Faith Community is a Blue Community - Joint side event during UN Water Conference 2023
“Faith Community is a Blue Community” was the title of a hybrid side event on World Water Day 2023 that WEA had jointly organized and co-sponsored together with partners on Wednesday, 22 March 2023. The session that took place in the context of the UN Water Conference in New York at the UN Church Center, was co-hosted by the World Council of Churches, the International Partnership on Religion & Sustainable Development (PaRD), the Evangelical Lutheran Church in America and the World Evangelical Alliance Sustainability Center.
The special event recognized the potential of faith communities to achieve the UN Sustainable Development Goal #6, highlighted faith-based good practices on water justice issues, informed about the concept of “Blue Communities”, promoted the Water Justice Manifesto and helped build synergies and develop networking for faith and interfaith groups attending the UN Water Conference. The program featured perspectives from Pedro Arrojo-Agudo (UN Special Rapporteur on the Human Right to Water and Sanitation), Rev. Dr. Kenneth Mtata (World Council of Churches), Maude Barlow (Founder of the Blue Planet Project), Archbishop Thomas Paul Schirrmacher (Secretary General of WEA), Dr Iyad Abumoghli (Director of UNEP’s Faith for Earth coalition), Christine Mangale (Evangelical Lutheran Church in America), Bishop Temple (President of AACC and Chair of the Ecumenical Water Network), Dr Jennifer MacCarthy (PaRD Secretariat) and Eva Markovic (Initiative on Right to Water).
Two things stood out and were mentioned time and again by many speakers:
(1) Water for Life is much more important than Water for Profit. This was discussed in all necessary differentiation, especially by Pedro Arrojo-Agudo who offered a very helpful ethical reflection on the various functions of water with ethical priority of water users. Economic use is principally not unethical, but only comes in on the third level of priority. Thus, the solution does not have to be and will not be to eliminate the private sector and businesses from water management altogether but to make sure that the framework in which water is a business is justice oriented and governed by a democratic process.
(2) As the meeting took place in the context of the UN Water Conference, the need for an intergovernmental body on the level of the UN dealing with water was emphasized by several speakers. It has to come in the form of a coordinated mechanism within the UN which is accountable not only to governments but also to citizens in general. Matthias Boehning, Co-Director of the WEA Sustainability Center and co-host of the side event, encouraged the participants at the end of the session to specifically monitor every progress in this direction during the UN Water Conference as the goal has to be to give water a “home in the UN”.
Being a faith-related event, the importance of water to faith groups had been highlighted as much as the importance of faith communities for protecting and managing water. WEA Secretary General, Archbishop Thomas Paul Schirrmacher reminded the participants about the spiritual significance of water across all religions. Being one of the panelists he underlined that “water is life” and that water is a human right. He quoted from Exodus 17, where the Lord provided water from the rock to bring “Shalom” for the people of Israel in the desert. Dr. Iyad Abumoghli emphasized how water connects to the holy texts of the Abrahamic religions and in fact how all religions speak about water. Maude Barlow shared memories of how instrumental faith communities had been to inspire the Human Right to Water in the first place and to give SDG 6 a meaningful language.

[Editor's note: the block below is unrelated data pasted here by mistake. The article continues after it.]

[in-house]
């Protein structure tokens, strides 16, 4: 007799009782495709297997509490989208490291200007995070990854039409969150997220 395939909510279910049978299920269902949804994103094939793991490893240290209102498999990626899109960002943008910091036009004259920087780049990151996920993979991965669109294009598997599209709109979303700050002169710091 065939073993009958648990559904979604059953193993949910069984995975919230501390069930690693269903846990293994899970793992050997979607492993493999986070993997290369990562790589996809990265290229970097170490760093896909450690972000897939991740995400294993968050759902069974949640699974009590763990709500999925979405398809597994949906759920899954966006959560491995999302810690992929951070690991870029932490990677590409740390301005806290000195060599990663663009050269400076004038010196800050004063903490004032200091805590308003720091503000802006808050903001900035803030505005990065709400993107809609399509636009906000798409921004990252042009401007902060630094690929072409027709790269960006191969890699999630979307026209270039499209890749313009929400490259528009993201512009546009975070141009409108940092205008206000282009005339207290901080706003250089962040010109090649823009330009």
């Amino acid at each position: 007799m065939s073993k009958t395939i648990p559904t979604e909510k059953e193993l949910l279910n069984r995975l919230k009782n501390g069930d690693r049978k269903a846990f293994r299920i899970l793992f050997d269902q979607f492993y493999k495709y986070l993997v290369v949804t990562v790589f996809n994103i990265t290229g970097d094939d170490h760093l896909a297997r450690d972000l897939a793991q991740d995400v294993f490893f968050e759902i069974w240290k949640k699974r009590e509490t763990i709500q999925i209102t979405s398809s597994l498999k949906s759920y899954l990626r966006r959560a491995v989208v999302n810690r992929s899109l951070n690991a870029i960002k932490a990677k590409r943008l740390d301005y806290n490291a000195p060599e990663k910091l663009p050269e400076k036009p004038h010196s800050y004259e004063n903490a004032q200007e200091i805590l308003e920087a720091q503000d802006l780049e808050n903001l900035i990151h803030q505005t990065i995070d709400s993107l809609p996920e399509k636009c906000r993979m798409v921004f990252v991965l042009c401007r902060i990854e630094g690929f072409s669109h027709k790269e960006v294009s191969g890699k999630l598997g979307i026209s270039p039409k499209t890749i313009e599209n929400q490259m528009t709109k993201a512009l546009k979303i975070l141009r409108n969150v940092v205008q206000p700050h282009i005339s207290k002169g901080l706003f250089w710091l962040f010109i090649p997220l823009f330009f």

Being a longtime advocate for water and human rights, Maude Barlow emphasized how easy it is to get discouraged since there is so much negative data about water and since the direction the world is heading is very concerning. She spoke of “wise hope” - a term that inspired many in the room. John Girgis, WEA Permanent Representative to the UN in New York, felt reminded of Romans 12:12 “Rejoicing in hope, patient in tribulation, continuing steadfastly in prayer,” and wrote afterwards: “The idea of ‘wise hope‘ connects well to our Christian faith since we are privileged to know that we can have hope even when we face what seems to be overwhelming obstacles. We can apply Romans 12:12 in challenging times as we continue to look for ways to be part of a movement toward Blue Communities all over the world’. Local churches can become part of the solution to one of the key challenges in the Kingdom of God in our time about justice issues if they recognize and use their potential to contribute to the fair management of available water resources for all - especially the poor and those who tend to be excluded. The question is where can the church speak louder and where can it contribute to transformative change through decisive action?
In summary, the side event was a rich session, from which all participants were able to take away a lot of insights and inspiration. Special gratitude goes to the World Council of Churches Ecumenical Water Network and especially to Dinesh Suna who had been championing this conversation for many years and who was instrumental in putting this important side event together. Linking back to what Archbishop Thomas Paul Schirrmacher emphasized in his contribution, all Christians around the world have an opportunity to lead in building Blue Communities to bring “Shalom” to people around the world.
A report from the WEA Team (WEA UN Liaison Office, New York & WEA Sustainability Center, Bonn)